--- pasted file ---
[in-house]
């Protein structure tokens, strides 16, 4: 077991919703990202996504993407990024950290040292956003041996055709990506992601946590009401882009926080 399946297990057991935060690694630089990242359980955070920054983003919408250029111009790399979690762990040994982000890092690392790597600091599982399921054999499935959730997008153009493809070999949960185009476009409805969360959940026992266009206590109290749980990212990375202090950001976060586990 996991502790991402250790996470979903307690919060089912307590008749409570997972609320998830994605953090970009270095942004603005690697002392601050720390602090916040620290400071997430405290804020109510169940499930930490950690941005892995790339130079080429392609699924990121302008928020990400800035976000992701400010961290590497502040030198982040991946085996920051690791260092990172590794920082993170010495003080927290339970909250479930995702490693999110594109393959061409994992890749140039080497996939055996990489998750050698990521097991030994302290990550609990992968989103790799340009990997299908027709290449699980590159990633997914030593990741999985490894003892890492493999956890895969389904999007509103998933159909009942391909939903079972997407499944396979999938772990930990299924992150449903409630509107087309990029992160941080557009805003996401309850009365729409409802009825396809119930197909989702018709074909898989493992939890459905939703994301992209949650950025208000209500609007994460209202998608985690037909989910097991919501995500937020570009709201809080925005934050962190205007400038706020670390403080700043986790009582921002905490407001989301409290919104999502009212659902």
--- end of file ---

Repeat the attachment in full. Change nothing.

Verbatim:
[in-house]
């Protein structure tokens, strides 16, 4: 077991919703990202996504993407990024950290040292956003041996055709990506992601946590009401882009926080 399946297990057991935060690694630089990242359980955070920054983003919408250029111009790399979690762990040994982000890092690392790597600091599982399921054999499935959730997008153009493809070999949960185009476009409805969360959940026992266009206590109290749980990212990375202090950001976060586990 996991502790991402250790996470979903307690919060089912307590008749409570997972609320998830994605953090970009270095942004603005690697002392601050720390602090916040620290400071997430405290804020109510169940499930930490950690941005892995790339130079080429392609699924990121302008928020990400800035976000992701400010961290590497502040030198982040991946085996920051690791260092990172590794920082993170010495003080927290339970909250479930995702490693999110594109393959061409994992890749140039080497996939055996990489998750050698990521097991030994302290990550609990992968989103790799340009990997299908027709290449699980590159990633997914030593990741999985490894003892890492493999956890895969389904999007509103998933159909009942391909939903079972997407499944396979999938772990930990299924992150449903409630509107087309990029992160941080557009805003996401309850009365729409409802009825396809119930197909989702018709074909898989493992939890459905939703994301992209949650950025208000209500609007994460209202998608985690037909989910097991919501995500937020570009709201809080925005934050962190205007400038706020670390403080700043986790009582921002905490407001989301409290919104999502009212659902």